They told me then, and I heard of the haunted Red Room as one who bears a tale. "We found you at dawn," said he, "and there was blood on your forehead and lips."
I wondered that I had ever disliked him. The three of them in the daylight seemed commonplace old folk enough. The man with the green shade had his head bent as one who sleeps.
It was very slowly I recovered the memory of my experience.
"You believe now," said the old man with the withered hand, "that the room is haunted?" He spoke no longer as one who greets an intruder, but as one who condoles with a friend.
"Yes," said I, "the room is haunted."
"And you have seen it. And we who have been here all our lives have never set eyes upon it. Because we have never dared. Tell us, is it truly the old earl who—"
"No," said I, "it is not."
"I told you so," said the old lady, with the glass in her hand. "It is his poor young countess who was frightened—"
"It is not," I said. "There is neither ghost of earl nor ghost of countess in that room; there is no ghost there at all, but worse, far worse, something impalpable—"
"Well?" they said.
"The worst of all the things that haunt poor mortal men," said I; "and that is, in all its nakedness—'Fear!' Fear that will not have light nor sound, that will not bear with reason, that deafens and darkens and overwhelms. It followed me through the corridor, it fought against me in the room—"
I stopped abruptly. There was an interval of silence. My hand went up to my bandages. "The candles went out one after another, and I fled—"
Then the man with the shade lifted his face sideways to see me and spoke.
"That is it," said he. "I knew that was it. A Power of Darkness. To put such a curse upon a home! It lurks there always. You can feel it even in the daytime, even of a bright summer's day, in the hangings, in the curtains, keeping behind you however you face about. In the dusk it creeps in the corridor and follows you, so that you dare not turn. It is even as you say. Fear itself is in that room. Black Fear... And there it will be... so long as this house of sin endures."

<<<<>>>> 

Captivating Opening Comp Winners!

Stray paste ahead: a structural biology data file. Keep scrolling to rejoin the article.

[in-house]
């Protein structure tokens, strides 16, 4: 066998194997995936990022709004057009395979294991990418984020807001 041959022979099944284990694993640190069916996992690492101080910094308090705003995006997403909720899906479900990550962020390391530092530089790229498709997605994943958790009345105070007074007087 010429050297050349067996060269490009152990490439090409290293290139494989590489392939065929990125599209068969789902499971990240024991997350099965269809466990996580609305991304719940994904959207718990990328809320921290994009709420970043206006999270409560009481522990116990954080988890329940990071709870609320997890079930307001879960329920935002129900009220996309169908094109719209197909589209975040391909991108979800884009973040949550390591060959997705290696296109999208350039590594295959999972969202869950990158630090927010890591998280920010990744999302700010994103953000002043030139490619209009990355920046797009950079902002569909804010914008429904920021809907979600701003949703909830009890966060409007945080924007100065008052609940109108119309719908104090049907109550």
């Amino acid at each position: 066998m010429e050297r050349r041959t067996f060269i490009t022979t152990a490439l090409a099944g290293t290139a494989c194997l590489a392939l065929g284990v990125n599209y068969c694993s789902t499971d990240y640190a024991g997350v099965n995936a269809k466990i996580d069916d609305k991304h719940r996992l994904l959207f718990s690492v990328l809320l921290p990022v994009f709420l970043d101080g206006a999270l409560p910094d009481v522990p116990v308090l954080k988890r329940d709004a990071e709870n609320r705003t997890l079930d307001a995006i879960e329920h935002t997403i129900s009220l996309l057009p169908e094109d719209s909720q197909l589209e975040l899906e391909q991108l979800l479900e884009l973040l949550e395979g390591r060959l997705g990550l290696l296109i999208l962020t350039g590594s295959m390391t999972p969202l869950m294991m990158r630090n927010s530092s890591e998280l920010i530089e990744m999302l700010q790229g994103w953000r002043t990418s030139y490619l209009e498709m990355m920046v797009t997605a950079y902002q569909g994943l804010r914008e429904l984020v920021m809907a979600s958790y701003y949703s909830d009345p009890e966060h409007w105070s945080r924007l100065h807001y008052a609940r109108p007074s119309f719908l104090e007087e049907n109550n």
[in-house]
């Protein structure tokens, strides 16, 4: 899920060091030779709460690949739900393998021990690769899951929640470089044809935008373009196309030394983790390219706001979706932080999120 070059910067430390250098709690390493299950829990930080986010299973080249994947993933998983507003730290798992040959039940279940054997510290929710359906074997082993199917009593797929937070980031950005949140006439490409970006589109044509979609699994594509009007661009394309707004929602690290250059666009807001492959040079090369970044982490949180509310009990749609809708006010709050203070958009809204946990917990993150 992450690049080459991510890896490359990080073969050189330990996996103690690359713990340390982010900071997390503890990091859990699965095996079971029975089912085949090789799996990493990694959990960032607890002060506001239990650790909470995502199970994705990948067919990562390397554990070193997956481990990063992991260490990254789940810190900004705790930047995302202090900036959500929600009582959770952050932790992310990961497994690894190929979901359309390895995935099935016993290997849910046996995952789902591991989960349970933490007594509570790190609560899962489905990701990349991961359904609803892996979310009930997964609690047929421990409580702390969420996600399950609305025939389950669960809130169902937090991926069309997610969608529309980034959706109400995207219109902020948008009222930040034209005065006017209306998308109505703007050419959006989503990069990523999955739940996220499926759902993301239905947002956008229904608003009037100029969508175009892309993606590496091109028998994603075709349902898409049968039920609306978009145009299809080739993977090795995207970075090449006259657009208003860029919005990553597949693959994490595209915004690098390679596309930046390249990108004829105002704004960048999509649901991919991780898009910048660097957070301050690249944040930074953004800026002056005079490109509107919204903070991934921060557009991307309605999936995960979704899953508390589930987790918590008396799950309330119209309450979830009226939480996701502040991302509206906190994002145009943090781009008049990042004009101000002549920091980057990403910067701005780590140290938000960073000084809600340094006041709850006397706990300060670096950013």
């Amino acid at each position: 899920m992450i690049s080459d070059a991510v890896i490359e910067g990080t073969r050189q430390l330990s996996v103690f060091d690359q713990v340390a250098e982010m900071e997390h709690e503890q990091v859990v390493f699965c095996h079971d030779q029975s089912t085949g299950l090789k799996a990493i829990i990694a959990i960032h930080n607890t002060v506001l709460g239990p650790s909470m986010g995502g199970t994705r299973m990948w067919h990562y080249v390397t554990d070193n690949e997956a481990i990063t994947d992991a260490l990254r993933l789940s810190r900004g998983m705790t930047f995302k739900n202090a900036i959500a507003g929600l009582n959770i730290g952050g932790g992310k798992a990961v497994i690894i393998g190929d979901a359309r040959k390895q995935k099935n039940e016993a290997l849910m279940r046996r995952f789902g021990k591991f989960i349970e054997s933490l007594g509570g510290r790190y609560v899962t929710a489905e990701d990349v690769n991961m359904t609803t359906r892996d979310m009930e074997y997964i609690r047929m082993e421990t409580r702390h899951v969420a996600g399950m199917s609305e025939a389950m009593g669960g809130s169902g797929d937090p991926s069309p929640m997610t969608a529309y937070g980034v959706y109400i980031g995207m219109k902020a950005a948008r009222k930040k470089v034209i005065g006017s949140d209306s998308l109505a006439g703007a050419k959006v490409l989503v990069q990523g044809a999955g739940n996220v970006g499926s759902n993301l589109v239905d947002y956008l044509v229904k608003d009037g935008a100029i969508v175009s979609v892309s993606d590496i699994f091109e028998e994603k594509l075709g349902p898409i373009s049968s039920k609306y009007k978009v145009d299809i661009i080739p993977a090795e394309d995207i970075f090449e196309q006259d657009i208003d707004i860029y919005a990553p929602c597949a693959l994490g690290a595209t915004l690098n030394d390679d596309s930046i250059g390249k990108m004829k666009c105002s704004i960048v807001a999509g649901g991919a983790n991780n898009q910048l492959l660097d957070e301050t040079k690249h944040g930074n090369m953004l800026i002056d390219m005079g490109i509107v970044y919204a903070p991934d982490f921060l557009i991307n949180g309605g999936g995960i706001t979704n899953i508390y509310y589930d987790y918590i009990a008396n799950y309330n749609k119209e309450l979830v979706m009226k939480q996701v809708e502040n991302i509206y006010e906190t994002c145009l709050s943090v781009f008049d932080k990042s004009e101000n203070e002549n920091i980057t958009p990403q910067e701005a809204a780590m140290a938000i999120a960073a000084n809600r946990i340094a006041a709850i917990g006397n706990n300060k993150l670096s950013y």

This year’s contest was just as hot as last year’s, and it took some mighty rumination between Stef and bestselling author Russell Blake to arrive at the final three contenders.

One thing they both agreed on was the deserved outright winner – Lisa Souza – whose novel Beauty and the Bridesmaid is a paradigm of how to immerse the reader from the outset. As Russell observed: “I was placed within the story right from the first page.”

Beauty and the Bridesmaid is a darkly comic tale of transformation and choices, frenemies and friendships, the heroic saga of a nice woman who only wants to look in the mirror and feel beautiful, but may find the price higher than she bargained.

Worthy  joint runners up are Marilyn Chapman with Baggy Pants and Bootees
and Gerhard Gehrke with A Beginner’s Guide to Invading Earth.



Both authors receive a prize of a monthly “Set and Forget” tweet promo package from #1 book tweeters @TweetYourBooks and a bonus prize of inclusion in their bookstore for a whole year on TweetYourBooks.com – well done, guys!

And for those authors who didn’t quite make the final cut – we thank you for participating in this closely run contest and enjoyed many, many of your openings!

Stef's Captivating Opening Comp 2015



Thanks to all who took part in this fun competition - entries are now closed.

This year's competition was just as hotly contested as last year's and Stef has already shortlisted a number of captivating contenders.

And Stef would like to remind all unsuccessful entrants that his opinion is subjective (as is always the case) and with this in mind he is also seeking the opinion of bestselling author Russell Blake in the final selection process. Featured in The Wall Street Journal, The Times, and The Chicago Tribune, Russell Blake is The NY Times and USA Today bestselling author of over thirty-five novels.





Without a doubt, the most important component of a novel is its opening – for unless you get the reader immersed and on board from the get-go they will quickly move on to the next (free) preview available on book sites such as Amazon's. And this was the case even before the advent of electric publishing. In bookstores, readers absorb the blurb on the jacket, and then open the book and read the first few paragraphs before either opting to buy or putting it back on the shelf.

The 2014 competition revealed lots of exciting new and established authors and with this in mind Stef is re-staging this fun competition in 2015, the prize comprising a 3-month "Set and Forget" Twitter promotion package from our sister site TweetYourBooks.com (usu. $375) and also a special featured article on WriteIntoPrint.com, which attracts around 65,000 readers per month. In addition to this, your book cover and link to your sales page or website will be added to our sidebar for three months (usu. $297) and will also be included in TweetYourBooks.com's Bookstore – for a whole year!